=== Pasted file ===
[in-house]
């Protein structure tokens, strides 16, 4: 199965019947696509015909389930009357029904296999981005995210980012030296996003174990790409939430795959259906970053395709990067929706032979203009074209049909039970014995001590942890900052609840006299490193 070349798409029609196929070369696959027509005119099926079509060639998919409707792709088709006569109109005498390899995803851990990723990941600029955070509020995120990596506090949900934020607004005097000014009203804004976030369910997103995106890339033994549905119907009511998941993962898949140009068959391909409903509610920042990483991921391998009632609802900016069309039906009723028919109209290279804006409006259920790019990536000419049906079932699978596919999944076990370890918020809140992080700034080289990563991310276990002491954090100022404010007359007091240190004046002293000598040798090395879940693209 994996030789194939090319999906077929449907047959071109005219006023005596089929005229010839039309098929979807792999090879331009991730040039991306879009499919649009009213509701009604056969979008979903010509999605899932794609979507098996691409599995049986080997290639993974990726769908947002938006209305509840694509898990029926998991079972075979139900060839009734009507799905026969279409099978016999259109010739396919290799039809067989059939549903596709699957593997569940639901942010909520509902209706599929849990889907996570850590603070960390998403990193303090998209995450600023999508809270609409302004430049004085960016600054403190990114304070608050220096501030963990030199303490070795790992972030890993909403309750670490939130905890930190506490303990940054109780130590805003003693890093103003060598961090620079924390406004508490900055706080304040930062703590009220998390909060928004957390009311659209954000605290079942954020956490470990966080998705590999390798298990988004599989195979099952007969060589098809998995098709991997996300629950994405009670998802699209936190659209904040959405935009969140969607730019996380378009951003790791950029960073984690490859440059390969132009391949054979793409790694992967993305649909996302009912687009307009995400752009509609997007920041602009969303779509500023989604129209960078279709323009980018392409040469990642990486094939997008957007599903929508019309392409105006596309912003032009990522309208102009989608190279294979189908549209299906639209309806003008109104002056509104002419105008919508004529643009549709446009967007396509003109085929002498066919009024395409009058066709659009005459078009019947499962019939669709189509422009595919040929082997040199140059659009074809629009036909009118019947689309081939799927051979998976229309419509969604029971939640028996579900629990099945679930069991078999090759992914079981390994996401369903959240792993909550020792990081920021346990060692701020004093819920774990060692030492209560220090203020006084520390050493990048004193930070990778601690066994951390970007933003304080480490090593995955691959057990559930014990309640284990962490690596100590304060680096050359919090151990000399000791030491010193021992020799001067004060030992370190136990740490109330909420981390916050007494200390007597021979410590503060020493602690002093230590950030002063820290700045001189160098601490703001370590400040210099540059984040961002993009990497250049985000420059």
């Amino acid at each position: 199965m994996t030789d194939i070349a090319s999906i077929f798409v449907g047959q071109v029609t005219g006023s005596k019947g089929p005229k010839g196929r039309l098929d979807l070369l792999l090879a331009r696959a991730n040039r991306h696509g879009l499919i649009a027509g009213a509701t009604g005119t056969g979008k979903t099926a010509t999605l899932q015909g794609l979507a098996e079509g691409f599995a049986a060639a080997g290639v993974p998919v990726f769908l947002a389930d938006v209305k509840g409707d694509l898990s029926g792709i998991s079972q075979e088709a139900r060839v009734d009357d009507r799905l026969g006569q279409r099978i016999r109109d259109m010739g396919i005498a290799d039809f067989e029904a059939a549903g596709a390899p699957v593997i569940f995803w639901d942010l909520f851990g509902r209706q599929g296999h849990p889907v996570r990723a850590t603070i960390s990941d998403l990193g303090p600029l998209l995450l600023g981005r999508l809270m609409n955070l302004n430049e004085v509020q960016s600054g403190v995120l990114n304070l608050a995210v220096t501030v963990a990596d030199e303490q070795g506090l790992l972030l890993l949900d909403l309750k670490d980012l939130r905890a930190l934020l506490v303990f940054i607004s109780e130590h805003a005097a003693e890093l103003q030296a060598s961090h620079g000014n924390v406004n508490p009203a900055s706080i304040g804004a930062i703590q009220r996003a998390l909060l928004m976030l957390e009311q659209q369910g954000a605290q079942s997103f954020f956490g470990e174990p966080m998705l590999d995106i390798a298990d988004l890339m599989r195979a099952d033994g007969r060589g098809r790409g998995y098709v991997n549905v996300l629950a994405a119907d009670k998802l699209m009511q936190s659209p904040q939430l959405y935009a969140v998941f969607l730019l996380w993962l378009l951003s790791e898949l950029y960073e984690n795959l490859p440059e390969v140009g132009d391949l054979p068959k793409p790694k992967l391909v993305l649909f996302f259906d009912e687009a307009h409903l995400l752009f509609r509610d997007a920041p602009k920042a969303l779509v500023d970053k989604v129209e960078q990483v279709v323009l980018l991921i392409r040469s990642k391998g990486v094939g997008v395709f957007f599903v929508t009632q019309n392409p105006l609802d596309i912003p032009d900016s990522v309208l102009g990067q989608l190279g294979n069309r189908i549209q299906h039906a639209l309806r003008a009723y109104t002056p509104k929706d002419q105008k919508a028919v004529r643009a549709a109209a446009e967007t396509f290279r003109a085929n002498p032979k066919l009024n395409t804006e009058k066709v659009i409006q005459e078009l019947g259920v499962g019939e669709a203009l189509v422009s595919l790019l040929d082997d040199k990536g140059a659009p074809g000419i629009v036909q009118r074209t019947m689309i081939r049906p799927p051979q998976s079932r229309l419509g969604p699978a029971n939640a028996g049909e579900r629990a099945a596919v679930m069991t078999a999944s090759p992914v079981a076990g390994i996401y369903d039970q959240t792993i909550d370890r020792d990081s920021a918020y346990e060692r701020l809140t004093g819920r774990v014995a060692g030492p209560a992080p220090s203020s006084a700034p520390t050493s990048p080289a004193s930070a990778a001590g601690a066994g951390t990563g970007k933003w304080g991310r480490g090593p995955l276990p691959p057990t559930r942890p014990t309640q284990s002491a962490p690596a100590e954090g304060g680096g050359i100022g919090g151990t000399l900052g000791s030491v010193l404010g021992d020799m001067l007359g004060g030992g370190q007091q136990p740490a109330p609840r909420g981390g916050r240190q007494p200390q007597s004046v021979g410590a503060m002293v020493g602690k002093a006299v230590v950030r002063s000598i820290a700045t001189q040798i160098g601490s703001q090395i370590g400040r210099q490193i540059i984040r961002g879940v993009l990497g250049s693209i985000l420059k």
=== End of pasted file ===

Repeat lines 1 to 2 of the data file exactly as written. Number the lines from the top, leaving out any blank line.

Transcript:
[in-house]
């Protein structure tokens, strides 16, 4: 199965019947696509015909389930009357029904296999981005995210980012030296996003174990790409939430795959259906970053395709990067929706032979203009074209049909039970014995001590942890900052609840006299490193 070349798409029609196929070369696959027509005119099926079509060639998919409707792709088709006569109109005498390899995803851990990723990941600029955070509020995120990596506090949900934020607004005097000014009203804004976030369910997103995106890339033994549905119907009511998941993962898949140009068959391909409903509610920042990483991921391998009632609802900016069309039906009723028919109209290279804006409006259920790019990536000419049906079932699978596919999944076990370890918020809140992080700034080289990563991310276990002491954090100022404010007359007091240190004046002293000598040798090395879940693209 994996030789194939090319999906077929449907047959071109005219006023005596089929005229010839039309098929979807792999090879331009991730040039991306879009499919649009009213509701009604056969979008979903010509999605899932794609979507098996691409599995049986080997290639993974990726769908947002938006209305509840694509898990029926998991079972075979139900060839009734009507799905026969279409099978016999259109010739396919290799039809067989059939549903596709699957593997569940639901942010909520509902209706599929849990889907996570850590603070960390998403990193303090998209995450600023999508809270609409302004430049004085960016600054403190990114304070608050220096501030963990030199303490070795790992972030890993909403309750670490939130905890930190506490303990940054109780130590805003003693890093103003060598961090620079924390406004508490900055706080304040930062703590009220998390909060928004957390009311659209954000605290079942954020956490470990966080998705590999390798298990988004599989195979099952007969060589098809998995098709991997996300629950994405009670998802699209936190659209904040959405935009969140969607730019996380378009951003790791950029960073984690490859440059390969132009391949054979793409790694992967993305649909996302009912687009307009995400752009509609997007920041602009969303779509500023989604129209960078279709323009980018392409040469990642990486094939997008957007599903929508019309392409105006596309912003032009990522309208102009989608190279294979189908549209299906639209309806003008109104002056509104002419105008919508004529643009549709446009967007396509003109085929002498066919009024395409009058066709659009005459078009019947499962019939669709189509422009595919040929082997040199140059659009074809629009036909009118019947689309081939799927051979998976229309419509969604029971939640028996579900629990099945679930069991078999090759992914079981390994996401369903959240792993909550020792990081920021346990060692701020004093819920774990060692030492209560220090203020006084520390050493990048004193930070990778601690066994951390970007933003304080480490090593995955691959057990559930014990309640284990962490690596100590304060680096050359919090151990000399000791030491010193021992020799001067004060030992370190136990740490109330909420981390916050007494200390007597021979410590503060020493602690002093230590950030002063820290700045001189160098601490703001370590400040210099540059984040961002993009990497250049985000420059």